• The bad news? Many ranges don't allow steel cased ammunition to be fired because it's frequently loaded with a bullet that contains steel as well. These steel bullets can do significant damage to backstops at shooting ranges.

Disadvantages of Steel-Cased Ammunition

More Malfunction Opportunities (Even When Coated)

  • The largest disadvantage for steel-cased ammo is the increased chance of jams and malfunctions in the firearm, specifically in semi-automatic weapons that use a gas-powered cycling system. These weapons rely on a smooth yet extremely fast transition from one round to the next, but the increase friction of steel creates a greater potential for cases (either spent or otherwise) to become jammed in the chamber or ejection port.
  • While manufacturers have sought to reduce this issue by giving steel-cased ammo a coating of lacquer or polymer, it appears that even with these additions, steel still tends to cause jams more than brass. If you’re in a competition, a jam can cost valuable points. Far worse, if you are in a self-defense situation, a jam could be life-threatening.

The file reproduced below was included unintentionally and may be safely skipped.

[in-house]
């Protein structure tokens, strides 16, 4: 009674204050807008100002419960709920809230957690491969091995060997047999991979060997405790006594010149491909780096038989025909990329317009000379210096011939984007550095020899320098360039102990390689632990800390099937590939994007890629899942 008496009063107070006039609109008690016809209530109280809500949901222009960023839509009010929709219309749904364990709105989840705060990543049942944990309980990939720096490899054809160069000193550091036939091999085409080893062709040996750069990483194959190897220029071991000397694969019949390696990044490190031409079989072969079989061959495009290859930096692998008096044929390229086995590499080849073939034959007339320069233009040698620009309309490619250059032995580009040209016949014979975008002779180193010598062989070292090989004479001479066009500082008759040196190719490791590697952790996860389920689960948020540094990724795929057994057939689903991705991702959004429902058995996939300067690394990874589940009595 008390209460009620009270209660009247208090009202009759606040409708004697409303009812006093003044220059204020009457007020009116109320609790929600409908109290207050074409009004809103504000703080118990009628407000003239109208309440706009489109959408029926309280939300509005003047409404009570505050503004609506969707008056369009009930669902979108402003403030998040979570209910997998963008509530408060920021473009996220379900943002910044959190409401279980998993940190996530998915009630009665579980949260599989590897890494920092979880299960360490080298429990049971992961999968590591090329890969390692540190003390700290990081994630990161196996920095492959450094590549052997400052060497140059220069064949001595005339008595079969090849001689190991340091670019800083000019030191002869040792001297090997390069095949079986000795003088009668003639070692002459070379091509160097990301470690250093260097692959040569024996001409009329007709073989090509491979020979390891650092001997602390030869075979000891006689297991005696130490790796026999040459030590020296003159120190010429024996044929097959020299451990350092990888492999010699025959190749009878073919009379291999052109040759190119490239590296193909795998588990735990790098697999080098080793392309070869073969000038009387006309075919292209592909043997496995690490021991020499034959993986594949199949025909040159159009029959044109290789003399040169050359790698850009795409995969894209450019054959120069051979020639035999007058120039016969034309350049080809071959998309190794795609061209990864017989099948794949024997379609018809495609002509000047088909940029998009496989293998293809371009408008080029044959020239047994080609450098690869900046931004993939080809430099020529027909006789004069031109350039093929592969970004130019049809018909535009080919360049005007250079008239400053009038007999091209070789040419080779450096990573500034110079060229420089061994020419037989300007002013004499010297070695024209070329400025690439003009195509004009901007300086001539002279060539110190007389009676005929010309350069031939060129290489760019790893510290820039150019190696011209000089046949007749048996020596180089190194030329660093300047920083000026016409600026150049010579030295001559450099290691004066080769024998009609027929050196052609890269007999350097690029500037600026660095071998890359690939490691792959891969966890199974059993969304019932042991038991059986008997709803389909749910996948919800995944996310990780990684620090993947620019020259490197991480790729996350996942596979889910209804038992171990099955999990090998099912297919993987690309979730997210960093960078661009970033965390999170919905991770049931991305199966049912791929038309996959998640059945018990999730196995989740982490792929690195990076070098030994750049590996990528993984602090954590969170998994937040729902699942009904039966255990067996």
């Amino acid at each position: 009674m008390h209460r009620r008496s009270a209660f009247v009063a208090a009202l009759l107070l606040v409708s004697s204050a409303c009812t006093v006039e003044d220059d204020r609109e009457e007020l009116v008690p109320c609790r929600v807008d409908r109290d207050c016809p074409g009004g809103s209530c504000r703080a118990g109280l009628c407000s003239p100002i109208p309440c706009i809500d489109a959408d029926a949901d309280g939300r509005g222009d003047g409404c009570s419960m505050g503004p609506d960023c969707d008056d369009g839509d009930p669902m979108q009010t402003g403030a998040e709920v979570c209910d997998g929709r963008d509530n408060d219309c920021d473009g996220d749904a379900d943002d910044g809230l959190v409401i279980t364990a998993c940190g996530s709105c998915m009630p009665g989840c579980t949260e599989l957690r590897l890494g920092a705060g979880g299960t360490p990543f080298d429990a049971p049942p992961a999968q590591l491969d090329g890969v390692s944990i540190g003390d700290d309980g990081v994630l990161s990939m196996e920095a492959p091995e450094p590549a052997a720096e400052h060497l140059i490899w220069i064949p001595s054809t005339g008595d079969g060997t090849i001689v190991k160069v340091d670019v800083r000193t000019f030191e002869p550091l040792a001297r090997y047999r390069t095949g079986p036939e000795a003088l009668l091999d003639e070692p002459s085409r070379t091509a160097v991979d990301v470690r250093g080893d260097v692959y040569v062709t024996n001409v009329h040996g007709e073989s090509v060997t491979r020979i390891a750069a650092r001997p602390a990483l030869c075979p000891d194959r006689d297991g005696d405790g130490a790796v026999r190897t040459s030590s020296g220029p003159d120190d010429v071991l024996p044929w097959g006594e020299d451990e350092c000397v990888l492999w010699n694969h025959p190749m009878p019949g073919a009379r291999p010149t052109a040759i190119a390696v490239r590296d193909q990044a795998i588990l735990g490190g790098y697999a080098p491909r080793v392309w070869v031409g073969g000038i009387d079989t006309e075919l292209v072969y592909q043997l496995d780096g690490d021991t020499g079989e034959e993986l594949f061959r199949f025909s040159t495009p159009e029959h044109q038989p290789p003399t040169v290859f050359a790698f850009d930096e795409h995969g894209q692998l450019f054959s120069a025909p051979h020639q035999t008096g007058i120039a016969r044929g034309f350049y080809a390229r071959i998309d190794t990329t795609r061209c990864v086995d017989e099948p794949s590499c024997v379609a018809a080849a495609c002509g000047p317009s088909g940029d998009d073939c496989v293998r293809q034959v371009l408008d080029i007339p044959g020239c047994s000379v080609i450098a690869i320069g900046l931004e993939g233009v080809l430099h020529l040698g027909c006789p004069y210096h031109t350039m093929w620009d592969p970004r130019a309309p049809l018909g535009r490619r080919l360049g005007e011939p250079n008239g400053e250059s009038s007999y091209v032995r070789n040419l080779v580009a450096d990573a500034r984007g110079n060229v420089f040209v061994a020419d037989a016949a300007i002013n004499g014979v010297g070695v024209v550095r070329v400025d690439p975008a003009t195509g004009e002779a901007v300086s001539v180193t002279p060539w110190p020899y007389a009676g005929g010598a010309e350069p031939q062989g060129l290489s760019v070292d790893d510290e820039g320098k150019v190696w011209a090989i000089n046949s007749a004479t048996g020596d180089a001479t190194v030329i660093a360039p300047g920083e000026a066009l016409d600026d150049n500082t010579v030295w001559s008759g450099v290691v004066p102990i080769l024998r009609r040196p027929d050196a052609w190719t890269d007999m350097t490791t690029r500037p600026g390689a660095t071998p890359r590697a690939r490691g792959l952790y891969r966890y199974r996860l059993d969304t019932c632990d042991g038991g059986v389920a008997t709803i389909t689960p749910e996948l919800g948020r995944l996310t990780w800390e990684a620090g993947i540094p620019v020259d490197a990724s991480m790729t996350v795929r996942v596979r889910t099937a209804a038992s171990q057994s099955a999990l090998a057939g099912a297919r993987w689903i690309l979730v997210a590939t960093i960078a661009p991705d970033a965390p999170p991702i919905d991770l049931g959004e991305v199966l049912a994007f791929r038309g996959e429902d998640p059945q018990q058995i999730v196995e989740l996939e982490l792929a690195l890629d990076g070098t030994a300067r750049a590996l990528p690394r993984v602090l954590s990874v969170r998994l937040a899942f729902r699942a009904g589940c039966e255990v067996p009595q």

Potential Wear in the Firearm

Steel is harder than brass, and any time two hard metal rub together, there will be wear. Over the course of thousands of rounds, using steel cases does have the potential to wear down vital internal components in the firearm faster than brass. Steel will be harder on components such as extractors and the interior of the chamber. While the wear won’t be noticeable until the firearms has gone through thousand of steel cases, it is a concern for these cartridges.